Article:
With the year wrapping up, House Democratic leadership is reflecting on legislative accomplishments in the 116th Congress—and they’re counting a vote to legalize marijuana among their main civil rights victories.
Earlier this month, the House approved the Marijuana Opportunity, Reinvestment and Expungement (MORE) Act, which would federally deschedule cannabis and promote restorative justice for communities most impacted by the war on drugs. It has been widely heralded by advocates as a historic reform move.
“This year our country faced a summer of racial reckoning sparked by injustice and Americans called overwhelmingly for systemic change,” the office of House Majority Leader Steny Hoyer (D-MD) said in the new year-end roundup published on Wednesday. “House Democrats will continue to take a stand and fight to uphold the civil rights of every American.”
Throughout the 116th Congress, House Democrats have delivered on our promises #ForThePeople, and we took action to ensure that the House could continue to get our work done even during a pandemic. Take a look at our accomplishments #ForThePeople: https://t.co/18g44UxrRi
— Steny (Wear a Mask) Hoyer (@LeaderHoyer) December 31, 2020
The document lists the MORE Act alongside legislation such as the George Floyd Justice in Policing Act, Voting Rights Advancement Act, Emmett Till Antilynching Act, a resolution to remove the deadline for ratifying the Equal Rights Amendment and a bill to grant statehood to the District of Columbia.
When the George Floyd-inspired policing reform bill came up for a House vote, several lawmakers argued that ending cannabis prohibition should have been a part of that legislation, though it was not ultimately incorporated. But months later, the body approved legalization in its own standalone bill.
“Throughout the 116th Congress, House Democrats have delivered on our promises and passed legislation For The People,” Hoyer’s office said in the new overview. “From a comprehensive government reform package and voting rights legislation to bills to raise wages, address climate change, and more, House Democrats passed legislation supported by the overwhelming majority of Americans.”
That’s certainly true of the marijuana legalization measure. A two-thirds majority of Americans—including 51 percent of Republicans—said they support the MORE Act in a poll released this month.
The House-passed marijuana bill hasn’t been taken up by the GOP-controlled Senate and is expected to be revisited in the next Congress. That said, advocates have identified certain problematic language that was added at the last minute that allows officials to deny required cannabis business permits over past marijuana convictions, and they hope the provision will be removed when that happens.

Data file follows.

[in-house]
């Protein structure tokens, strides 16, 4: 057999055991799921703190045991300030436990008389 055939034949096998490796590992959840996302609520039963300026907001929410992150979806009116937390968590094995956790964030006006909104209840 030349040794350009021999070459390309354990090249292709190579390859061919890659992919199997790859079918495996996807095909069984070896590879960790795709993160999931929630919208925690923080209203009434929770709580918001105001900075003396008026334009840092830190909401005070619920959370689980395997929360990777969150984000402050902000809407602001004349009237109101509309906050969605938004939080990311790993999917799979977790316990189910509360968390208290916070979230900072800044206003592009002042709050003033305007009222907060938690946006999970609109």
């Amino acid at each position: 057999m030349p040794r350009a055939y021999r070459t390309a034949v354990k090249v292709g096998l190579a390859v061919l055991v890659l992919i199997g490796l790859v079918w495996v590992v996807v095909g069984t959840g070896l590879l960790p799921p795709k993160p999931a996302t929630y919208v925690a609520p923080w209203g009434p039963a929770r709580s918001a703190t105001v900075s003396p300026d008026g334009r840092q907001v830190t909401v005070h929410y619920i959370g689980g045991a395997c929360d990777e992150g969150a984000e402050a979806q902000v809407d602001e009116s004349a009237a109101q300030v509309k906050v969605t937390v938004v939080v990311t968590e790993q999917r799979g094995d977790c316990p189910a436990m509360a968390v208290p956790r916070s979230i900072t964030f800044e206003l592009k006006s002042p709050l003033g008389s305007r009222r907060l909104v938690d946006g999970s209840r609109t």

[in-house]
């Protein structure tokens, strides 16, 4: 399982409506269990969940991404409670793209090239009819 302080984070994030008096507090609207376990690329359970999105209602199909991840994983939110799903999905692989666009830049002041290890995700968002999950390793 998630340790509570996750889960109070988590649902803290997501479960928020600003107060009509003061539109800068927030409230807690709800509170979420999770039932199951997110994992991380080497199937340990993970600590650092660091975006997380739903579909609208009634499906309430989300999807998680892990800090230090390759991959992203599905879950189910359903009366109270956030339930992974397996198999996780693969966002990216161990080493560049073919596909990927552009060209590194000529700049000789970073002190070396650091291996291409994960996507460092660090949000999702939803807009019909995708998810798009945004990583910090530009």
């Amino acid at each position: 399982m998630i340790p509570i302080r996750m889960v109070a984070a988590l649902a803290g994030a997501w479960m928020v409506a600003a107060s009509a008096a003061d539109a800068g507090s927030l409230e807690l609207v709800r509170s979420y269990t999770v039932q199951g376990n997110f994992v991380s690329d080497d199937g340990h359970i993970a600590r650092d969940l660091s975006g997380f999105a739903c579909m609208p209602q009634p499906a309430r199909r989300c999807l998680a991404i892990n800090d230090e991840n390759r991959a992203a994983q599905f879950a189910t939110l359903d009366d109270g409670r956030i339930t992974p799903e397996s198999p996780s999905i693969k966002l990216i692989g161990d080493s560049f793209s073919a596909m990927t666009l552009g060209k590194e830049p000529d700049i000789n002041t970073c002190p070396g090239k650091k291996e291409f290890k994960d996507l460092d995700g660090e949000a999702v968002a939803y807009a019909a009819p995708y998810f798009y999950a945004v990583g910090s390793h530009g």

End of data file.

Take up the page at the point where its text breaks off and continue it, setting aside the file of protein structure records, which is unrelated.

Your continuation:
Overall, the passage of the legalization legislation could send a strong signal to the incoming presidential administration, and it sets the stage for similar action in 2021—especially if Democrats win control of the Senate after two runoff elections in Georgia next month.
Given President-elect Joe Biden’s former approach to championing punitive anti-drug legislation as a senator and his ongoing obstinance on marijuana legalization, there remains some skepticism about his willingness to make good on his campaign promises to achieve more modest reforms he has endorsed, such as decriminalizing possession and expunging records.
A transition document the incoming Biden-Harris administration released last month left out mention of those cannabis pledges. While Vice President-elect Kamala Harris is sponsoring the MORE Act in the Senate, she’s indicated that she would not necessarily push the president-elect to adopt a pro-legalization position.
That said, the president-elect has conceded that his work on punitive anti-drug legislation during his time in Congress was a “mistake.”
For his part, Rep. Earl Blumenauer (D-OR), a key champion of reform in Congress, told Marijuana Moment in August that “the Biden administration and a Biden Department of Justice would be a constructive player” in advancing legalization.
Meanwhile, the Congressional Research Service released an analysis of the MORE Act last month, finding that the bill’s passage could “reverse” the current cannabis policy gap that exists between states and the federal government.
Photo courtesy of Max Pixel.